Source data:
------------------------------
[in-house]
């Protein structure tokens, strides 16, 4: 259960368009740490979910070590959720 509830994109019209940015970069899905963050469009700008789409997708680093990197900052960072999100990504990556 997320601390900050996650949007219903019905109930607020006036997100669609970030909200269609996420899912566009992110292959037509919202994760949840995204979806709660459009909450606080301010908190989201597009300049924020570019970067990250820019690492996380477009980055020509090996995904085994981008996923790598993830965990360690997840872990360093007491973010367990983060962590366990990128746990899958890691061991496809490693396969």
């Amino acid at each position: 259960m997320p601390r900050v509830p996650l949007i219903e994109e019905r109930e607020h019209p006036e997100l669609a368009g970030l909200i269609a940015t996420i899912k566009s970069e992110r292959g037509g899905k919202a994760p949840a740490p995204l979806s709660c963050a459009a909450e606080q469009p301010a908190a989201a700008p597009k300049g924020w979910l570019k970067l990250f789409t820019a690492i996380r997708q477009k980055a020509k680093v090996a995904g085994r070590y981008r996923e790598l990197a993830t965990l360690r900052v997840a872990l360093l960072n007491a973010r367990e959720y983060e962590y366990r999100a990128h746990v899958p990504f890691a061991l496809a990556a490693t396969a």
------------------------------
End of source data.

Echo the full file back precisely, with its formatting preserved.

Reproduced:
[in-house]
């Protein structure tokens, strides 16, 4: 259960368009740490979910070590959720 509830994109019209940015970069899905963050469009700008789409997708680093990197900052960072999100990504990556 997320601390900050996650949007219903019905109930607020006036997100669609970030909200269609996420899912566009992110292959037509919202994760949840995204979806709660459009909450606080301010908190989201597009300049924020570019970067990250820019690492996380477009980055020509090996995904085994981008996923790598993830965990360690997840872990360093007491973010367990983060962590366990990128746990899958890691061991496809490693396969």
């Amino acid at each position: 259960m997320p601390r900050v509830p996650l949007i219903e994109e019905r109930e607020h019209p006036e997100l669609a368009g970030l909200i269609a940015t996420i899912k566009s970069e992110r292959g037509g899905k919202a994760p949840a740490p995204l979806s709660c963050a459009a909450e606080q469009p301010a908190a989201a700008p597009k300049g924020w979910l570019k970067l990250f789409t820019a690492i996380r997708q477009k980055a020509k680093v090996a995904g085994r070590y981008r996923e790598l990197a993830t965990l360690r900052v997840a872990l360093l960072n007491a973010r367990e959720y983060e962590y366990r999100a990128h746990v899958p990504f890691a061991l496809a990556a490693t396969a």